Read the Latest Insights
Reasonable Compensation and the Modern Accounting Practice

By Paul S. Hamann & Jack Salewski, CPA, CGMA

As we approach planning season, and you take stock of your practice, begin thinking about the clients who are fun to work with, have unique needs or complex situations, and you almost always find yourself thinking about small and medium businesses (SMB) and their owners.  A demanding bunch for the most part, as they should be.  They have engaged you to look out for their best interests, to point out tax and business strategies that will continue to help their business prosper; you are, after all, their trusted advisor.

Three Methods of Determining Reasonable Compensation Part III: The Income Approach

By Paul S. Hamann & Jack Salewski, CPA, CGMA

There are three generally accepted methods for determining Reasonable Compensation for the owner of a closely-held business. It is important to match each method with the business's size and business owner’s job duties. 

  1. The Cost approach, aka many hats, approach: Generally works best for small businesses where the owner wears multiple hats.
  2. The Market approach, aka the industry comparison approach: Generally works best for Closely-held SMB’s where the owner performs predominantly managerial tasks.
  3. The Income approach, aka the independent investors' test: Generally works best for outliers.

Three Methods of Determining Reasonable Compensation Part II: The Market Approach

By Paul S. Hamann & Jack Salewski, CPA, CGMA

There are three generally accepted methods for determining Reasonable Compensation for the owner of a closely-held business. It is important to match each method with the business's size and business owner’s job duties.

  1. The Cost approach, aka many hats, approach: Generally works best for small businesses where the owner wears multiple hats.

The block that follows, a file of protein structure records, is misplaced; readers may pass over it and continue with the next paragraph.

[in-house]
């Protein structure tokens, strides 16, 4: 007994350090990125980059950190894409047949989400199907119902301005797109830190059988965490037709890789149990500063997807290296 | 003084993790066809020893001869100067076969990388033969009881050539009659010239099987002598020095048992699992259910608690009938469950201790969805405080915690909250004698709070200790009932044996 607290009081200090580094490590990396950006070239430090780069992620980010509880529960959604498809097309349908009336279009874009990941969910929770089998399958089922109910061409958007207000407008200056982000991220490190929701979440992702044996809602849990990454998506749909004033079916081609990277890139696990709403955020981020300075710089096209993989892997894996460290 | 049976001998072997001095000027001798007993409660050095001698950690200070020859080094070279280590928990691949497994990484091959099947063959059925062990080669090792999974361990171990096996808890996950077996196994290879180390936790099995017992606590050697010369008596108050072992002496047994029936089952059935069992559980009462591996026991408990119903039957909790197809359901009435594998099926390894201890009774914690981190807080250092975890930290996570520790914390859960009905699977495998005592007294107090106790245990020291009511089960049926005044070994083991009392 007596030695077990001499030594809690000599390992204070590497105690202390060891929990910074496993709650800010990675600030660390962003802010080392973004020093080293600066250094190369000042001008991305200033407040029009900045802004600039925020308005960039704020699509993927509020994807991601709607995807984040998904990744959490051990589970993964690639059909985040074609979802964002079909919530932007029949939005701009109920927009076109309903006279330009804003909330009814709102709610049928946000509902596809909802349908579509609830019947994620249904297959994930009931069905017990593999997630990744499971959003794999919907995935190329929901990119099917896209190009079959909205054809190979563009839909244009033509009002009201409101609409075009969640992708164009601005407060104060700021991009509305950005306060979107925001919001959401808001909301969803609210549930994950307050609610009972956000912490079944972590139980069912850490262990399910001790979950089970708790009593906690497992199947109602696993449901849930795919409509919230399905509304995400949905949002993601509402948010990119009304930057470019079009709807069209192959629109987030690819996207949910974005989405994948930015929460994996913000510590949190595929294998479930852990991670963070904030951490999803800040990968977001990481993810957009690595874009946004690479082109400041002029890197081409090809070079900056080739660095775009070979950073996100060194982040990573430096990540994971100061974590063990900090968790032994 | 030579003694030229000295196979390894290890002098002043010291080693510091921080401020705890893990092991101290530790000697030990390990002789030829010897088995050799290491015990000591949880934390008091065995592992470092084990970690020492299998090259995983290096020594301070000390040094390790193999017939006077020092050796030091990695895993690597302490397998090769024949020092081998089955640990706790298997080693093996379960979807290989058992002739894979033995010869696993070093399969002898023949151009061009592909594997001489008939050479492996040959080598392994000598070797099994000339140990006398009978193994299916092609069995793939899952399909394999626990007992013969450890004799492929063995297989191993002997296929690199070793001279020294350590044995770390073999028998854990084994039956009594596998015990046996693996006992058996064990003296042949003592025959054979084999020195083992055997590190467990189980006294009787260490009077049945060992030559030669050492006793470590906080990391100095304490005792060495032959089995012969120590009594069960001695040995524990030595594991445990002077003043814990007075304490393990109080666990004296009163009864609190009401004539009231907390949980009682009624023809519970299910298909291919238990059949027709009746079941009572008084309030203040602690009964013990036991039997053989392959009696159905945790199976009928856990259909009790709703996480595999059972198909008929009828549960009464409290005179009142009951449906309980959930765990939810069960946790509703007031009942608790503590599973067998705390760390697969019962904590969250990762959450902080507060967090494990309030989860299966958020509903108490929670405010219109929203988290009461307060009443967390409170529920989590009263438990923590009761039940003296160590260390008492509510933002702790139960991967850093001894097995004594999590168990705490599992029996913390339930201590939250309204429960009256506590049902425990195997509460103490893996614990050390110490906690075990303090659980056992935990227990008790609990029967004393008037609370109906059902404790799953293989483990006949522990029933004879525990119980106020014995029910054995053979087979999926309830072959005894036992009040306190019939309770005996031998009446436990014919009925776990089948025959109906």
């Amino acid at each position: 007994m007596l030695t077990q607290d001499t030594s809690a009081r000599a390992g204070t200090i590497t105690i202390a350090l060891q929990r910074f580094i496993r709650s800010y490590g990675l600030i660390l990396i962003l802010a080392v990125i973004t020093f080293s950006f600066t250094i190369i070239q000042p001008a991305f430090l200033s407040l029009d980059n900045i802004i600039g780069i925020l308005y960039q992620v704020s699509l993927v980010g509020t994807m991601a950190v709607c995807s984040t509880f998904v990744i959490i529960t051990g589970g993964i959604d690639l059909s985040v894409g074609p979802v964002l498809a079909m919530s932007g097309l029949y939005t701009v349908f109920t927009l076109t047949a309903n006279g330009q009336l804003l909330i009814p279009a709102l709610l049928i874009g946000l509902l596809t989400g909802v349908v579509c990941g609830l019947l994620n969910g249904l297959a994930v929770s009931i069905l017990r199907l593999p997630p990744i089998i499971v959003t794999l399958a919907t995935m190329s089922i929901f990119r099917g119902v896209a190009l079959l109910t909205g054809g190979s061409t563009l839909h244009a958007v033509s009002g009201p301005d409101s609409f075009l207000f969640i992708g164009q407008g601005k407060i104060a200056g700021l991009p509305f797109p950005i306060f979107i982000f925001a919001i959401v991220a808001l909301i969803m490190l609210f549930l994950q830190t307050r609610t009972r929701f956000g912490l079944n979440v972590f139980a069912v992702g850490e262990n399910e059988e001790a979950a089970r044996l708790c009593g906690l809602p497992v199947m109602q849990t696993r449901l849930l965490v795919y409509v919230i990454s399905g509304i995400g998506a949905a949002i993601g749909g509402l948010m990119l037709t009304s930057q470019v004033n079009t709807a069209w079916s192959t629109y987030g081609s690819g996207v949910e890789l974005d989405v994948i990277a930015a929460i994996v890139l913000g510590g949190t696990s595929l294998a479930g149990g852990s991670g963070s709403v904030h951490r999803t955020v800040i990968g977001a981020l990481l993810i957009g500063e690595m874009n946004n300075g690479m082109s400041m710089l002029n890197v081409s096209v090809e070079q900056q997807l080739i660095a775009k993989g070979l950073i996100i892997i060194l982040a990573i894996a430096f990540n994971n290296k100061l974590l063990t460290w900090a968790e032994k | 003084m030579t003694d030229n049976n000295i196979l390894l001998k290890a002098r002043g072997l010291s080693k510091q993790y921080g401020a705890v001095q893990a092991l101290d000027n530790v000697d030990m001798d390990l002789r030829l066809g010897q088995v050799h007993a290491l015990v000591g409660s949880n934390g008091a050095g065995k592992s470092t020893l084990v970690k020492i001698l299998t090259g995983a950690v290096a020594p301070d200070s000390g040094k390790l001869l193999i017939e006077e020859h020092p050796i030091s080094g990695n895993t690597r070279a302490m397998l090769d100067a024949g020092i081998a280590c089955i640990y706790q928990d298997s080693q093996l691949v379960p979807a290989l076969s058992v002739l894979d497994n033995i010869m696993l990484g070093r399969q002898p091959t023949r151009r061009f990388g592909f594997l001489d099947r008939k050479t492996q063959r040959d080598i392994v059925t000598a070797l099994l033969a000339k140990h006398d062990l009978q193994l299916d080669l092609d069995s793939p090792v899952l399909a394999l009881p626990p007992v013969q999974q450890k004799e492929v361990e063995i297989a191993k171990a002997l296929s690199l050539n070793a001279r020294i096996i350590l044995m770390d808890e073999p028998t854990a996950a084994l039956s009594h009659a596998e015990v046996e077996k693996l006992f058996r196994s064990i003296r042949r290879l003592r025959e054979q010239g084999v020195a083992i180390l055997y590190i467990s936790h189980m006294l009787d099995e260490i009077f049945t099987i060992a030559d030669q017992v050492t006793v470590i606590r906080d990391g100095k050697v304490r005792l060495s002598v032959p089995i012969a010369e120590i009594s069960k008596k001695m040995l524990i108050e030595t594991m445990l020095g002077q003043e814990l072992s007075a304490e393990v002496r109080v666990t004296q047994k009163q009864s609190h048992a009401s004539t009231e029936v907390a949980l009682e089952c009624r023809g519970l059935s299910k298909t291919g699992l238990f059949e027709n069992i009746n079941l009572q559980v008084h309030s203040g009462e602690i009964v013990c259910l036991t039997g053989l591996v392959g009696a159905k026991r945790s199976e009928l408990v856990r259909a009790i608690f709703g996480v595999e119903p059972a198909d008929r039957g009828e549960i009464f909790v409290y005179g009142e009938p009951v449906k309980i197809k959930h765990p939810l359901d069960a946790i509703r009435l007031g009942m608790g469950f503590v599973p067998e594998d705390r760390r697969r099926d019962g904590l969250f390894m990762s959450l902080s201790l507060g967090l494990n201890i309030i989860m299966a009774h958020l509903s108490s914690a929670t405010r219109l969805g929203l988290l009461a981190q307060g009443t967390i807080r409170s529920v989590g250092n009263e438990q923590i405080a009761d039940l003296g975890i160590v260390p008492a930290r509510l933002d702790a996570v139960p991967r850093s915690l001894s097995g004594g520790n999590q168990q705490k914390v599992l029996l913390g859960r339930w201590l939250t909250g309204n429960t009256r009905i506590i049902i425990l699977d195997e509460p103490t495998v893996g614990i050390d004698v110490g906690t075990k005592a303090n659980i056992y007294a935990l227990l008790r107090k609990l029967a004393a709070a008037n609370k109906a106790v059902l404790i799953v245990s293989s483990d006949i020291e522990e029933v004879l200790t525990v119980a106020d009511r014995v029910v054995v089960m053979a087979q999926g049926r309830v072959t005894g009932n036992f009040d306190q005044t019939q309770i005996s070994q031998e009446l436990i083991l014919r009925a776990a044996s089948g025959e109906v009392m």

2. The Market approach, aka the industry comparison approach: Generally works best for Closely-held SMB’s where the owner performs predominantly managerial tasks.
  3. The Income approach, aka the independent investors' test: Generally works best for outliers.

Three Methods of Determining Reasonable Compensation Part I: The Cost Approach

By Paul S. Hamann & Jack Salewski, CPA, CGMA

There are three generally accepted methods for determining reasonable compensation for the owner of a closely-held business. It is important to match each method with the business's size and business owner’s job duties.

  1. The Cost approach, aka many hats, approach: Generally works best for small businesses where the owner wears multiple hats.
  2. The Market approach, aka the industry comparison approach: Generally works best for SMB’swhere the owner performs predominantly managerial tasks.
  3. The Income approach, aka the independent investors' test: Generally works best for outliers. 

The Relationship Between Business Valuation and Reasonable Compensation

By Jack Salewski, CPA, CGMA & Paul S. Hamann

A common question in public practice is, “how much is my business worth?” This question comes up for a variety of reasons. It could be a business merger, sale of the business, divorce, death or even idle curiosity.

There are a lot of different factors that go into a business valuation. It is an oversimplification, but most businesses are valued as a multiplier of earnings before interest, taxes, depreciation, and amortization (EBITDA).